Illustration by Adelaide Tyrol
Some years sugaring season goes by the book, which is to stay things starts cold, and over the course of four to six weeks spring arrives gradually and consistently. In such a scenario, the syrup usually starts out light colored and sweet, then as the weather warms and the microbial load in the sap increases, the color gets progressively darker and the flavor more complex. (What’s happening is the microbes are converting the sucrose in the sap to invert sugars, which leads to more caramelization and a different flavor profile.) Around the time the buds break, the biochemistry of the sap changes and it starts picking up some sometimes nasty off-flavors.
Then there are years like this, which don’t follow the script. I make syrup in southern Vermont, where we saw highs spike up into the seventies and lows plummet into the single digits. While the syrup color sort of tracked with the crazy temperatures, our last boil of the year produced syrup that had a light amber color and a dark, late-season flavor that left a weird aftertaste in your mouth.
The whole maple industry is grappling with color and flavor these days, and to understand why you have to know the back story. Historically, maple sugar, not syrup, was the goal. Higher prices were paid for light maple sugar because it was both flavorfully and aesthetically similar to cane sugar.
This bias transferred to the syrup market and, until very recently, light syrup was worth more than dark. In Vermont there was also a semantic prejudice, with the light stuff being called “Grade A Fancy” and the dark stuff being called “B” and “C,” though the “C” couldn’t be sold in retail containers. Since peoples’ tastes vary, and since it usually takes more work to produce dark syrup than light syrup (more because the sugar content of the sap usually drops late in the year, so more boiling is required), the whole stratification was pretty dumb from a producer’s perspective. Brewers don’t charge less for stout than pilsner just because it’s dark. But it was something of a protection for consumers, in that really dark syrup can be offensively flavored.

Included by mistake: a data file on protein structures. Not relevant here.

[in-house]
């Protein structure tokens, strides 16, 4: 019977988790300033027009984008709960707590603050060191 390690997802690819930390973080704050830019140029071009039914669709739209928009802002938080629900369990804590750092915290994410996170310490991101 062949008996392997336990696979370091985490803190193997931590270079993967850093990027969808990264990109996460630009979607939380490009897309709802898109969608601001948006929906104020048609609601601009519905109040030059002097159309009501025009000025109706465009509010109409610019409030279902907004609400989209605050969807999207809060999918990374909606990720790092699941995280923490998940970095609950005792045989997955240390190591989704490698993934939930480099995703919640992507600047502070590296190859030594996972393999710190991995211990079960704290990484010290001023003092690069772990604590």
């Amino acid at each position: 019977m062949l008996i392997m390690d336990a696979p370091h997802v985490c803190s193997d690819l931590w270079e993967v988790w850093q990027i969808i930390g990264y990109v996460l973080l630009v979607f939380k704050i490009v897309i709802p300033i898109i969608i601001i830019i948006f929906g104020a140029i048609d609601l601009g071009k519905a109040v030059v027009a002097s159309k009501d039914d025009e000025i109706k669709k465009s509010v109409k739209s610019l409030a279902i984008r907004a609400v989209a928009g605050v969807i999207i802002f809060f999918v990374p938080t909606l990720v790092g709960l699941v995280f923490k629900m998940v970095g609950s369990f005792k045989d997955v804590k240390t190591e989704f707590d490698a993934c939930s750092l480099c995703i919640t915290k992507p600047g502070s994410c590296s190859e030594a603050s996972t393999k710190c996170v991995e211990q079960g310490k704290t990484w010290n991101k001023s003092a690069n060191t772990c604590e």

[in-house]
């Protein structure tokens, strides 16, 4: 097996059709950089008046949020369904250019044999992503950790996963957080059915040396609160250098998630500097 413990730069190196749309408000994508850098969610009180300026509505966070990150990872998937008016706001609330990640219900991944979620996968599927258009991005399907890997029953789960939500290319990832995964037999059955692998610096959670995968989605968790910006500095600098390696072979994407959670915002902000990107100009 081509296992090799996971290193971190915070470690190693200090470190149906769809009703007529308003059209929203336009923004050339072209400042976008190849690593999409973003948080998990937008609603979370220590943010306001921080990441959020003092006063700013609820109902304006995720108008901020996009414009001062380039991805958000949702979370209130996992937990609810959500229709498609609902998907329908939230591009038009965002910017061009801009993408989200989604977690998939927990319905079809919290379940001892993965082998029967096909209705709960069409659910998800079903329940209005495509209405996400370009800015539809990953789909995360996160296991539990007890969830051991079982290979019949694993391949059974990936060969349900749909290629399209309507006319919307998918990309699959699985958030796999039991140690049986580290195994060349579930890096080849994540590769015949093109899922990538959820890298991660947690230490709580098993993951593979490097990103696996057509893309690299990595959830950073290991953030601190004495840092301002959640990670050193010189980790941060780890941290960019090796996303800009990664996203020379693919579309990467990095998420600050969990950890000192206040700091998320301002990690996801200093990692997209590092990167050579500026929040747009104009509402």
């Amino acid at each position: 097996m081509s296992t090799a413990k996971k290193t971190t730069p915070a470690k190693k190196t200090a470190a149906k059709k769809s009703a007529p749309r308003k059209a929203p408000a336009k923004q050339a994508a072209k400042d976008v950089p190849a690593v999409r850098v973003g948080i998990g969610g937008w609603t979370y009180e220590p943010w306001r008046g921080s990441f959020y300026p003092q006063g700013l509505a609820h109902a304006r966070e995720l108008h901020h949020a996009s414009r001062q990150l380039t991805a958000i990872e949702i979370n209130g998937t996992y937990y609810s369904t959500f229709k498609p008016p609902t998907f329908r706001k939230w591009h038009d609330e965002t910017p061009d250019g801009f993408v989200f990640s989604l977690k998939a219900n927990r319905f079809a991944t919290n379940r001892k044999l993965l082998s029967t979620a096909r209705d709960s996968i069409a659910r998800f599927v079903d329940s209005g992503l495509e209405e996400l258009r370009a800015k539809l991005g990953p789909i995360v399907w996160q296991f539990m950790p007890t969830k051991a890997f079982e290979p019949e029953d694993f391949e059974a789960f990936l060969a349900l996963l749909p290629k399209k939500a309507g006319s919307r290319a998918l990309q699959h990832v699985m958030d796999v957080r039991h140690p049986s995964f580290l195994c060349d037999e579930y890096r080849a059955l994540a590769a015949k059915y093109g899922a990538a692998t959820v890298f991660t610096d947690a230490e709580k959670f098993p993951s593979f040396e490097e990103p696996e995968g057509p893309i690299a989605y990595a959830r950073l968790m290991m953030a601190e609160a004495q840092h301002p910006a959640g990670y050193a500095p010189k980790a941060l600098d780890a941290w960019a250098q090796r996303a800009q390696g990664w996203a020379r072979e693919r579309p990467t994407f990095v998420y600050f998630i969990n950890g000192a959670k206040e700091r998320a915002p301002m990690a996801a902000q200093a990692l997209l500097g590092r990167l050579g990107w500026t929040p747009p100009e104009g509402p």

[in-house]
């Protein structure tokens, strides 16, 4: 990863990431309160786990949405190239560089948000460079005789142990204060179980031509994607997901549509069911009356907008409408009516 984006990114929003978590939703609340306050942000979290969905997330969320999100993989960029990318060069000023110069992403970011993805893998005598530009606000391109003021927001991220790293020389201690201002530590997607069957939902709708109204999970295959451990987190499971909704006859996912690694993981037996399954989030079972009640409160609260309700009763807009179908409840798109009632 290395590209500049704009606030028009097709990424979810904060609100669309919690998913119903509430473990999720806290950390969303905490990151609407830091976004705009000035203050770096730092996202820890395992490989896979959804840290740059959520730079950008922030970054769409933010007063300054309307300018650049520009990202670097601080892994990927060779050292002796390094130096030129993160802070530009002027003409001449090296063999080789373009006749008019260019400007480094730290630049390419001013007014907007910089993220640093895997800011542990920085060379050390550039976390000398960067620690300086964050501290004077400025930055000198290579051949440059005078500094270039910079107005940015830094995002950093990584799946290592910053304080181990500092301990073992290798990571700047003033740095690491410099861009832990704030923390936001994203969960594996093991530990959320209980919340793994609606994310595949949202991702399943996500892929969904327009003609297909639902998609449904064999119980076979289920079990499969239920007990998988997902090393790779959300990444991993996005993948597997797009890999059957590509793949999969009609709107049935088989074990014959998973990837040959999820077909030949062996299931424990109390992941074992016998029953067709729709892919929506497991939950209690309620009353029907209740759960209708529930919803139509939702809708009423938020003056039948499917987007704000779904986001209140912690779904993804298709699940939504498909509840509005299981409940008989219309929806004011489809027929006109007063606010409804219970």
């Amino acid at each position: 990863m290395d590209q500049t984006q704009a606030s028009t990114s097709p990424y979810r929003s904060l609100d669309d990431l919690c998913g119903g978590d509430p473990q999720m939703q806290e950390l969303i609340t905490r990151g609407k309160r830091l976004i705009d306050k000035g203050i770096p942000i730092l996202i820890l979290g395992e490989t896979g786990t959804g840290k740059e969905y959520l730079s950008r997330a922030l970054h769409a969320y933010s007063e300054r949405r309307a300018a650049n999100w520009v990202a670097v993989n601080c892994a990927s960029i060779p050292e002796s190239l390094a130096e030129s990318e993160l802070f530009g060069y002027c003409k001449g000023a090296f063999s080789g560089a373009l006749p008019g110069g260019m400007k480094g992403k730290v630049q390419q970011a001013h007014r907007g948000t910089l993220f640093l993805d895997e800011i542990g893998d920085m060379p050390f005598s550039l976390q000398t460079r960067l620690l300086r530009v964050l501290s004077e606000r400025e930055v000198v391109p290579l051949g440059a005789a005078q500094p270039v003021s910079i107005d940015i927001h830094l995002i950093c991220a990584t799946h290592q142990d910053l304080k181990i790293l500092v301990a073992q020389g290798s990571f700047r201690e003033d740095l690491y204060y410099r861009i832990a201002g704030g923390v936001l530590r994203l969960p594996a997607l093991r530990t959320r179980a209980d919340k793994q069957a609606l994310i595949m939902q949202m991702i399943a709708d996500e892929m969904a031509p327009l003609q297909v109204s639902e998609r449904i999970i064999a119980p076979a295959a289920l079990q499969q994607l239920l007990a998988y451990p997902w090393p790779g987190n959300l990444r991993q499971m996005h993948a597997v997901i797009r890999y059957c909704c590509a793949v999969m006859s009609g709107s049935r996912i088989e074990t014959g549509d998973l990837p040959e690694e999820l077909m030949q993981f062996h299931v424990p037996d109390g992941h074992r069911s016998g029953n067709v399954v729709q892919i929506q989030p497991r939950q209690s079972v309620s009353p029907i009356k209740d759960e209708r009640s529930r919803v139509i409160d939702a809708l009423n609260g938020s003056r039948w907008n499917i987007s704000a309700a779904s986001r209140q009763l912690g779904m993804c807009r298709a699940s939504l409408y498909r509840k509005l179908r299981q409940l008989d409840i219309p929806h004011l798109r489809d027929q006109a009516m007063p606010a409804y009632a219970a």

Today the global industry is shifting towards a standardized grading system that features four different combined color and flavor profiles, all “Grade A.” There is no too-dark-for-retail-containers rule; it’s up to the producers to distinguish between good-tasting dark syrup and bad-tasting dark syrup. Off-flavored syrup of any color is sold to packing houses as “processing grade,” which is a catchall designation that also includes fermented syrup and ropy syrup, which is a slimy substance you can sometimes make very late in the year. The packers have secondary markets for this stuff.
I’m all for the new grade designations, but things can get a little tricky because technologies like vacuum pumps and improved spout design are allowing us to make syrup longer into the season, which sometimes means more off-flavored syrup, and on weird years like this, more light-colored off-flavor syrup. Color used to be a cheat-sheet, but not so much anymore. Reports in trade publications hold that as much as 40% of the crop has been off-flavored over the past 5 years.
We’ll sell the syrup we made on our last boil to a packer who has a market for off-flavored product. But you can see the potential for a conflict of interest here. If we put that same syrup in a retail container we could sell it and triple our money (though we might not get many repeat customers).
If you’ve ever bought funky tasting syrup that’s probably what happened, and it’s not always a case of a sugarmaker being unscrupulous. It’s human nature, when you put a lot of work into something, to delude yourself into thinking it’s alright. The lines between off, marginal, and good can be pretty fine, especially if you’re overtired and sick of tasting syrup after a whole season of it. Plus taste is subjective. Two people can have legitimately different ideas of what’s good and what’s not.
The way to navigate this as a consumer is to buy local and talk with your sugarmaker about the syrup you’re buying. Learn what you like and learn the conditions in which it was made. There’s a basic flavor profile for early season, mid-season, and late-season syrup, and your sugarmaker will be able to set you up with syrup that suits your palate.
Dave Mance III is the editor of Northern Woodlands magazine.